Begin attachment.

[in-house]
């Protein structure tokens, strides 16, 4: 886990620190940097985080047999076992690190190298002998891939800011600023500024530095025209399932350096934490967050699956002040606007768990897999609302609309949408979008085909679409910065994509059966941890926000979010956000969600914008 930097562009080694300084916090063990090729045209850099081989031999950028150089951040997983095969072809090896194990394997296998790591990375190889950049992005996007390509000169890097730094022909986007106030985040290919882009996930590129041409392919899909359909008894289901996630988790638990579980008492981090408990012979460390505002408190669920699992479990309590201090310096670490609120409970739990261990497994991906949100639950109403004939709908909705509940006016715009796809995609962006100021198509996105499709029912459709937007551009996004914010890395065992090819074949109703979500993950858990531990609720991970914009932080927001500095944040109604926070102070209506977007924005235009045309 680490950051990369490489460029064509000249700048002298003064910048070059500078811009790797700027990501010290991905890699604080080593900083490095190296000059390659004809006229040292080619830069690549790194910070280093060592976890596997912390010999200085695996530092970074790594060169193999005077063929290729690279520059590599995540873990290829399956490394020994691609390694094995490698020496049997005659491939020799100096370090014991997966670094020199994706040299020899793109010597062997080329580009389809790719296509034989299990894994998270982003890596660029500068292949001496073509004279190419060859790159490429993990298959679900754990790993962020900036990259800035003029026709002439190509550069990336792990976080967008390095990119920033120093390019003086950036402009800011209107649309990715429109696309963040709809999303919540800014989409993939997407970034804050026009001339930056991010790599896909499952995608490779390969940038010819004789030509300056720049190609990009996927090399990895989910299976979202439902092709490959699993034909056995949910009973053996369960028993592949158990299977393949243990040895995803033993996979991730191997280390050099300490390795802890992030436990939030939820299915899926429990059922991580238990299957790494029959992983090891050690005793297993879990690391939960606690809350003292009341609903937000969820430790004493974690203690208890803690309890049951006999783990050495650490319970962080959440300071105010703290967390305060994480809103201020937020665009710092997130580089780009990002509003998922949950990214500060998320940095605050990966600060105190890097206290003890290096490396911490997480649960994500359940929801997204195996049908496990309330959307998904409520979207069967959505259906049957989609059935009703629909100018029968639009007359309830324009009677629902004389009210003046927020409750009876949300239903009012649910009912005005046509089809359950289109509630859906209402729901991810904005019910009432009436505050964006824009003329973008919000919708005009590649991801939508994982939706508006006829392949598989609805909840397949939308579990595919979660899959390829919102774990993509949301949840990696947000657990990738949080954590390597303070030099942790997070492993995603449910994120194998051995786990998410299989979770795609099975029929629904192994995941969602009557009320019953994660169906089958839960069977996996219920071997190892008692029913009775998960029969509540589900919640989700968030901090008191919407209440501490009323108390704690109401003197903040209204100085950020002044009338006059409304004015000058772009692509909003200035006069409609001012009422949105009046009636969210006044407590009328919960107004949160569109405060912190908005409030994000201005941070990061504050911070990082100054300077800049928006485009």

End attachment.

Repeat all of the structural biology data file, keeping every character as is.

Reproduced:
[in-house]
């Protein structure tokens, strides 16, 4: 886990620190940097985080047999076992690190190298002998891939800011600023500024530095025209399932350096934490967050699956002040606007768990897999609302609309949408979008085909679409910065994509059966941890926000979010956000969600914008 930097562009080694300084916090063990090729045209850099081989031999950028150089951040997983095969072809090896194990394997296998790591990375190889950049992005996007390509000169890097730094022909986007106030985040290919882009996930590129041409392919899909359909008894289901996630988790638990579980008492981090408990012979460390505002408190669920699992479990309590201090310096670490609120409970739990261990497994991906949100639950109403004939709908909705509940006016715009796809995609962006100021198509996105499709029912459709937007551009996004914010890395065992090819074949109703979500993950858990531990609720991970914009932080927001500095944040109604926070102070209506977007924005235009045309 680490950051990369490489460029064509000249700048002298003064910048070059500078811009790797700027990501010290991905890699604080080593900083490095190296000059390659004809006229040292080619830069690549790194910070280093060592976890596997912390010999200085695996530092970074790594060169193999005077063929290729690279520059590599995540873990290829399956490394020994691609390694094995490698020496049997005659491939020799100096370090014991997966670094020199994706040299020899793109010597062997080329580009389809790719296509034989299990894994998270982003890596660029500068292949001496073509004279190419060859790159490429993990298959679900754990790993962020900036990259800035003029026709002439190509550069990336792990976080967008390095990119920033120093390019003086950036402009800011209107649309990715429109696309963040709809999303919540800014989409993939997407970034804050026009001339930056991010790599896909499952995608490779390969940038010819004789030509300056720049190609990009996927090399990895989910299976979202439902092709490959699993034909056995949910009973053996369960028993592949158990299977393949243990040895995803033993996979991730191997280390050099300490390795802890992030436990939030939820299915899926429990059922991580238990299957790494029959992983090891050690005793297993879990690391939960606690809350003292009341609903937000969820430790004493974690203690208890803690309890049951006999783990050495650490319970962080959440300071105010703290967390305060994480809103201020937020665009710092997130580089780009990002509003998922949950990214500060998320940095605050990966600060105190890097206290003890290096490396911490997480649960994500359940929801997204195996049908496990309330959307998904409520979207069967959505259906049957989609059935009703629909100018029968639009007359309830324009009677629902004389009210003046927020409750009876949300239903009012649910009912005005046509089809359950289109509630859906209402729901991810904005019910009432009436505050964006824009003329973008919000919708005009590649991801939508994982939706508006006829392949598989609805909840397949939308579990595919979660899959390829919102774990993509949301949840990696947000657990990738949080954590390597303070030099942790997070492993995603449910994120194998051995786990998410299989979770795609099975029929629904192994995941969602009557009320019953994660169906089958839960069977996996219920071997190892008692029913009775998960029969509540589900919640989700968030901090008191919407209440501490009323108390704690109401003197903040209204100085950020002044009338006059409304004015000058772009692509909003200035006069409609001012009422949105009046009636969210006044407590009328919960107004949160569109405060912190908005409030994000201005941070990061504050911070990082100054300077800049928006485009």